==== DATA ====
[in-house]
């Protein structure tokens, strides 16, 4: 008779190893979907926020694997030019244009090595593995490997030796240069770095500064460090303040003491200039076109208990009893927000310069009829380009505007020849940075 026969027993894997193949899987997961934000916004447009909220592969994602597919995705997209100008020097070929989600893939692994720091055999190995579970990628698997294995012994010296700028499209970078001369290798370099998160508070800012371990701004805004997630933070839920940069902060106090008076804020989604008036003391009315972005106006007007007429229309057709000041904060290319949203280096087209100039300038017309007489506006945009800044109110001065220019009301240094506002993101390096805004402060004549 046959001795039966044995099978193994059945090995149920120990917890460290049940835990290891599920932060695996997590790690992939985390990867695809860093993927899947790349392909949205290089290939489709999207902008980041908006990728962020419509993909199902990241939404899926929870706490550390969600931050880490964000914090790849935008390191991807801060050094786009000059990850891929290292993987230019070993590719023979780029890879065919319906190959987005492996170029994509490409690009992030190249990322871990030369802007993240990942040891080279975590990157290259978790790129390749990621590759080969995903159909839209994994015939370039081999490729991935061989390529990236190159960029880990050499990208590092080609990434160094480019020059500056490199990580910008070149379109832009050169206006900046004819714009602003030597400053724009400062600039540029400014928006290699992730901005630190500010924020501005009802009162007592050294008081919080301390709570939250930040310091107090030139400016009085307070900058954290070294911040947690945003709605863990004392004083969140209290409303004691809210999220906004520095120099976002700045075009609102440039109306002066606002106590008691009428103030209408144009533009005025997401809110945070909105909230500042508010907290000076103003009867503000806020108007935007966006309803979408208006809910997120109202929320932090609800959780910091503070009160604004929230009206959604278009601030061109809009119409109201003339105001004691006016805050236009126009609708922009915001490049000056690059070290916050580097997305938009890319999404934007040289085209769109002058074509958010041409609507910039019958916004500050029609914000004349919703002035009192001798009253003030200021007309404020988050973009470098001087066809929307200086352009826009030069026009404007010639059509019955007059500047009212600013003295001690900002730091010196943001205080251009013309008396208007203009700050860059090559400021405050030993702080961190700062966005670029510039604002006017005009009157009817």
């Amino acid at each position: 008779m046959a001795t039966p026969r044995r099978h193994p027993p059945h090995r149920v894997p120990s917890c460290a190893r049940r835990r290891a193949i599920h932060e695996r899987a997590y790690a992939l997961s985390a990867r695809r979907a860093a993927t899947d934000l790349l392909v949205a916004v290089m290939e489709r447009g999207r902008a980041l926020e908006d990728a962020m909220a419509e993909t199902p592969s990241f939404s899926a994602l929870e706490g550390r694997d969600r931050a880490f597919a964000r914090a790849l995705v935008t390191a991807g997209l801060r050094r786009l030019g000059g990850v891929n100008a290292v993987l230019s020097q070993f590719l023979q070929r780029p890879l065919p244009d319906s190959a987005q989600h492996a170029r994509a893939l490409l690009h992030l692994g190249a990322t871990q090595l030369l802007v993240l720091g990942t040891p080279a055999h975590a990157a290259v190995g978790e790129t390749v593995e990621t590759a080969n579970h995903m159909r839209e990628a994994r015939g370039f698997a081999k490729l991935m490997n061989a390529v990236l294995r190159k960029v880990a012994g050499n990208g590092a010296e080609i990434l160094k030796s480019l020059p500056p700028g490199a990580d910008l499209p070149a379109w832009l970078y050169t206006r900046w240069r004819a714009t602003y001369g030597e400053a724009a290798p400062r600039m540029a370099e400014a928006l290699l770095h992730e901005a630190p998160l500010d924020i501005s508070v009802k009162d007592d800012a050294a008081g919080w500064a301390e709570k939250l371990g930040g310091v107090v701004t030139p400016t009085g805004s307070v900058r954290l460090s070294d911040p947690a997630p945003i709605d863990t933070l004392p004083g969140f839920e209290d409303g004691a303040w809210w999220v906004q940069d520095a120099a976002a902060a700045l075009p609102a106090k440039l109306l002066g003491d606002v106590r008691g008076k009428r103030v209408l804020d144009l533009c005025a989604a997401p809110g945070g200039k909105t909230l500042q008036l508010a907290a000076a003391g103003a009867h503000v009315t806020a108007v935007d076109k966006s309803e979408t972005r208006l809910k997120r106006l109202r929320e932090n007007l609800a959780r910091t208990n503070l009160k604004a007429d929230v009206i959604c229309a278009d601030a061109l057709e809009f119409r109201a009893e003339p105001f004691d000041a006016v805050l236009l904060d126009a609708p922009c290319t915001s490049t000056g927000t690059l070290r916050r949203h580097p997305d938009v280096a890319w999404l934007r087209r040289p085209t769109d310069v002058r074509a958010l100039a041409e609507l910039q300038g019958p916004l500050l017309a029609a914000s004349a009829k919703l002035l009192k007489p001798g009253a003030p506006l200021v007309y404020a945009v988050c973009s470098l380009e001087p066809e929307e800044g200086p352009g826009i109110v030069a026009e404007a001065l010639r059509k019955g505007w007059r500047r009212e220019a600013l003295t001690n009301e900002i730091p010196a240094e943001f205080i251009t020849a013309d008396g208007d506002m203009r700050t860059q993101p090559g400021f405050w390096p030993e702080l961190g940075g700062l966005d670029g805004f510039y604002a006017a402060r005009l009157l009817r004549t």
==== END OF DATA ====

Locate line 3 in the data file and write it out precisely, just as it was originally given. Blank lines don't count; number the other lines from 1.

């Amino acid at each position: 008779m046959a001795t039966p026969r044995r099978h193994p027993p059945h090995r149920v894997p120990s917890c460290a190893r049940r835990r290891a193949i599920h932060e695996r899987a997590y790690a992939l997961s985390a990867r695809r979907a860093a993927t899947d934000l790349l392909v949205a916004v290089m290939e489709r447009g999207r902008a980041l926020e908006d990728a962020m909220a419509e993909t199902p592969s990241f939404s899926a994602l929870e706490g550390r694997d969600r931050a880490f597919a964000r914090a790849l995705v935008t390191a991807g997209l801060r050094r786009l030019g000059g990850v891929n100008a290292v993987l230019s020097q070993f590719l023979q070929r780029p890879l065919p244009d319906s190959a987005q989600h492996a170029r994509a893939l490409l690009h992030l692994g190249a990322t871990q090595l030369l802007v993240l720091g990942t040891p080279a055999h975590a990157a290259v190995g978790e790129t390749v593995e990621t590759a080969n579970h995903m159909r839209e990628a994994r015939g370039f698997a081999k490729l991935m490997n061989a390529v990236l294995r190159k960029v880990a012994g050499n990208g590092a010296e080609i990434l160094k030796s480019l020059p500056p700028g490199a990580d910008l499209p070149a379109w832009l970078y050169t206006r900046w240069r004819a714009t602003y001369g030597e400053a724009a290798p400062r600039m540029a370099e400014a928006l290699l770095h992730e901005a630190p998160l500010d924020i501005s508070v009802k009162d007592d800012a050294a008081g919080w500064a301390e709570k939250l371990g930040g310091v107090v701004t030139p400016t009085g805004s307070v900058r954290l460090s070294d911040p947690a997630p945003i709605d863990t933070l004392p004083g969140f839920e209290d409303g004691a303040w809210w999220v906004q940069d520095a120099a976002a902060a700045l075009p609102a106090k440039l109306l002066g003491d606002v106590r008691g008076k009428r103030v209408l804020d144009l533009c005025a989604a997401p809110g945070g200039k909105t909230l500042q008036l508010a907290a000076a003391g103003a009867h503000v009315t806020a108007v935007d076109k966006s309803e979408t972005r208006l809910k997120r106006l109202r929320e932090n007007l609800a959780r910091t208990n503070l009160k604004a007429d929230v009206i959604c229309a278009d601030a061109l057709e809009f119409r109201a009893e003339p105001f004691d000041a006016v805050l236009l904060d126009a609708p922009c290319t915001s490049t000056g927000t690059l070290r916050r949203h580097p997305d938009v280096a890319w999404l934007r087209r040289p085209t769109d310069v002058r074509a958010l100039a041409e609507l910039q300038g019958p916004l500050l017309a029609a914000s004349a009829k919703l002035l009192k007489p001798g009253a003030p506006l200021v007309y404020a945009v988050c973009s470098l380009e001087p066809e929307e800044g200086p352009g826009i109110v030069a026009e404007a001065l010639r059509k019955g505007w007059r500047r009212e220019a600013l003295t001690n009301e900002i730091p010196a240094e943001f205080i251009t020849a013309d008396g208007d506002m203009r700050t860059q993101p090559g400021f405050w390096p030993e702080l961190g940075g700062l966005d670029g805004f510039y604002a006017a402060r005009l009157l009817r004549t």